[uncountable and countable]problems or difficultiesCOLLOCATIONS COLLOCATIONS have trouble (with something) have (no) trouble doing something without any/too much trouble (=easily) cause trouble serious trouble terrible trouble trouble ahead (=trouble in the future) teething troubles (=small problems at the start of something new) spell trouble (for somebody) (=there is going to be trouble) what seems to be the trouble? (=used for politely asking why someone is complaining) be asking for trouble (=be silly or dangerous) trouble free (=with no trouble)
We'rehavinga lot oftrouble withthe new computer system.
He had to retire from the race because of trouble with the gearbox.
WORD CHOICE: WORD CHOICE: trouble, problem, troubles!! Trouble is usually an uncountable noun. Never say 'a trouble'• He has caused me a lot of trouble (NOT troubles). • Are you having trouble (NOT a trouble) with your car?A problemis a specific thing that causes worry or difficulty• My biggest problem is shyness. • There were a lot of problems with his work. • They're having problems in their marriage.Your troublesare your worries• Sit down here and forget your troubles (OR problems) for a minute.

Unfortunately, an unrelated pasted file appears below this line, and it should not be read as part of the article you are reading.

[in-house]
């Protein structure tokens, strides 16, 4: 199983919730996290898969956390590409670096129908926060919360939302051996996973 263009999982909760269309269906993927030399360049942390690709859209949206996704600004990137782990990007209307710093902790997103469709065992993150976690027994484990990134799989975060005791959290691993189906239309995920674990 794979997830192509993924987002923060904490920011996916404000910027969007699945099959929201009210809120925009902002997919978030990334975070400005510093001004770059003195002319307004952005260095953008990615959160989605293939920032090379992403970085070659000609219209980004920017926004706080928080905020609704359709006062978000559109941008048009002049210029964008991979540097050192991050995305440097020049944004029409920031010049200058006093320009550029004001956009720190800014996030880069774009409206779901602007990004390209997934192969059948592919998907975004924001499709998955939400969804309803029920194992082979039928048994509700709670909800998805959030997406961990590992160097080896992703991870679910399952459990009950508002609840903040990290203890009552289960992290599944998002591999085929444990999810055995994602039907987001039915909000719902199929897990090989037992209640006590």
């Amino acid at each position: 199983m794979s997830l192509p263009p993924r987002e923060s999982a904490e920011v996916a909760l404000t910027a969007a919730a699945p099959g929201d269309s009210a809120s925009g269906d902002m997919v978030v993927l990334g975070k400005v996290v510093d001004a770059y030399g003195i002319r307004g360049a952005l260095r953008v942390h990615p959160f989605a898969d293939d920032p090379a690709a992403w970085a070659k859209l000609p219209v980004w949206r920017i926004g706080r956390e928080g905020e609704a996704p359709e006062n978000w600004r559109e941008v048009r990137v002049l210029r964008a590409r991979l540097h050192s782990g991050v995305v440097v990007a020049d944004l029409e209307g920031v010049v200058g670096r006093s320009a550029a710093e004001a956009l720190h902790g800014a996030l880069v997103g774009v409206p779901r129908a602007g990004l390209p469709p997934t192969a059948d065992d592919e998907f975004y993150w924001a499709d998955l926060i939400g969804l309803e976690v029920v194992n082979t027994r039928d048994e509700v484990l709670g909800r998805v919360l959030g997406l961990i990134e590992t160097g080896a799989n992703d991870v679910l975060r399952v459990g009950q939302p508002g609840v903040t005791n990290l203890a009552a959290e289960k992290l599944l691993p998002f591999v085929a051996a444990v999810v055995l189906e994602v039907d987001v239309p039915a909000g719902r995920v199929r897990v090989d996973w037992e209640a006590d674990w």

Definition from the Longman Dictionary of Contemporary English Advanced Learner's Dictionary.